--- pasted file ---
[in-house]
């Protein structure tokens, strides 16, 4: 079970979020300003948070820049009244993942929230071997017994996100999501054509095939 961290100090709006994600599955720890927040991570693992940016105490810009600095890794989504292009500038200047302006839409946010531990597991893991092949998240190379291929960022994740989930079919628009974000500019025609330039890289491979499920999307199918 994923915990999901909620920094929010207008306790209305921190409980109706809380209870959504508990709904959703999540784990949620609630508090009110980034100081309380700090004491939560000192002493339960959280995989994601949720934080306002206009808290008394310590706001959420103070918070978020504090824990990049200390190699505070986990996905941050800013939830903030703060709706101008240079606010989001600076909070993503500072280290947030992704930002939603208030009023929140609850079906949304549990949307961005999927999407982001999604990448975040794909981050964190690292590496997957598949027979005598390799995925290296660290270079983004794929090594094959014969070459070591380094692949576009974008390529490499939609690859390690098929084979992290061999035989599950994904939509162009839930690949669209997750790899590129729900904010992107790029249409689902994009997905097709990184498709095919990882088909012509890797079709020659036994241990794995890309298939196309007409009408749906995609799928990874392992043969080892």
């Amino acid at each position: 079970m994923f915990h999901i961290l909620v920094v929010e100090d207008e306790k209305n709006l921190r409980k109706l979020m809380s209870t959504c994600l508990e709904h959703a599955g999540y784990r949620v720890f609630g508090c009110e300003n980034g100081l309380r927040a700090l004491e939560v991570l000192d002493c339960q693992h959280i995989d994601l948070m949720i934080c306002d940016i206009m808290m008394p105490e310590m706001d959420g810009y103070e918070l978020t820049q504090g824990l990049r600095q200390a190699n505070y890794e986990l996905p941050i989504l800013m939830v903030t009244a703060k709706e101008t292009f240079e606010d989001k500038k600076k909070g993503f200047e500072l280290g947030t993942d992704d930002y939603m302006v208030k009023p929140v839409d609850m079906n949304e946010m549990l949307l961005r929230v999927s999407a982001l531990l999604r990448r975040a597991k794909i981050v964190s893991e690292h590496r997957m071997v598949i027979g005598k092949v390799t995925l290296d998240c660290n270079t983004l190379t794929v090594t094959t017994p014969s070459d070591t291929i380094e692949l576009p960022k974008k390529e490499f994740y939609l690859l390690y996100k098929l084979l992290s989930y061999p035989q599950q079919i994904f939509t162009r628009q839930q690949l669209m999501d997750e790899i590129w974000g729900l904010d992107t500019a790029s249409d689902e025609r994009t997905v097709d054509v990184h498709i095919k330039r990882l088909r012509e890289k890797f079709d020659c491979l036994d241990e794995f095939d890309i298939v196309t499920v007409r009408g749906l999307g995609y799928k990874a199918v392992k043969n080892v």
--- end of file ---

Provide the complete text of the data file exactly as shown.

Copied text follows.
[in-house]
């Protein structure tokens, strides 16, 4: 079970979020300003948070820049009244993942929230071997017994996100999501054509095939 961290100090709006994600599955720890927040991570693992940016105490810009600095890794989504292009500038200047302006839409946010531990597991893991092949998240190379291929960022994740989930079919628009974000500019025609330039890289491979499920999307199918 994923915990999901909620920094929010207008306790209305921190409980109706809380209870959504508990709904959703999540784990949620609630508090009110980034100081309380700090004491939560000192002493339960959280995989994601949720934080306002206009808290008394310590706001959420103070918070978020504090824990990049200390190699505070986990996905941050800013939830903030703060709706101008240079606010989001600076909070993503500072280290947030992704930002939603208030009023929140609850079906949304549990949307961005999927999407982001999604990448975040794909981050964190690292590496997957598949027979005598390799995925290296660290270079983004794929090594094959014969070459070591380094692949576009974008390529490499939609690859390690098929084979992290061999035989599950994904939509162009839930690949669209997750790899590129729900904010992107790029249409689902994009997905097709990184498709095919990882088909012509890797079709020659036994241990794995890309298939196309007409009408749906995609799928990874392992043969080892």
């Amino acid at each position: 079970m994923f915990h999901i961290l909620v920094v929010e100090d207008e306790k209305n709006l921190r409980k109706l979020m809380s209870t959504c994600l508990e709904h959703a599955g999540y784990r949620v720890f609630g508090c009110e300003n980034g100081l309380r927040a700090l004491e939560v991570l000192d002493c339960q693992h959280i995989d994601l948070m949720i934080c306002d940016i206009m808290m008394p105490e310590m706001d959420g810009y103070e918070l978020t820049q504090g824990l990049r600095q200390a190699n505070y890794e986990l996905p941050i989504l800013m939830v903030t009244a703060k709706e101008t292009f240079e606010d989001k500038k600076k909070g993503f200047e500072l280290g947030t993942d992704d930002y939603m302006v208030k009023p929140v839409d609850m079906n949304e946010m549990l949307l961005r929230v999927s999407a982001l531990l999604r990448r975040a597991k794909i981050v964190s893991e690292h590496r997957m071997v598949i027979g005598k092949v390799t995925l290296d998240c660290n270079t983004l190379t794929v090594t094959t017994p014969s070459d070591t291929i380094e692949l576009p960022k974008k390529e490499f994740y939609l690859l390690y996100k098929l084979l992290s989930y061999p035989q599950q079919i994904f939509t162009r628009q839930q690949l669209m999501d997750e790899i590129w974000g729900l904010d992107t500019a790029s249409d689902e025609r994009t997905v097709d054509v990184h498709i095919k330039r990882l088909r012509e890289k890797f079709d020659c491979l036994d241990e794995f095939d890309i298939v196309t499920v007409r009408g749906l999307g995609y799928k990874a199918v392992k043969n080892v």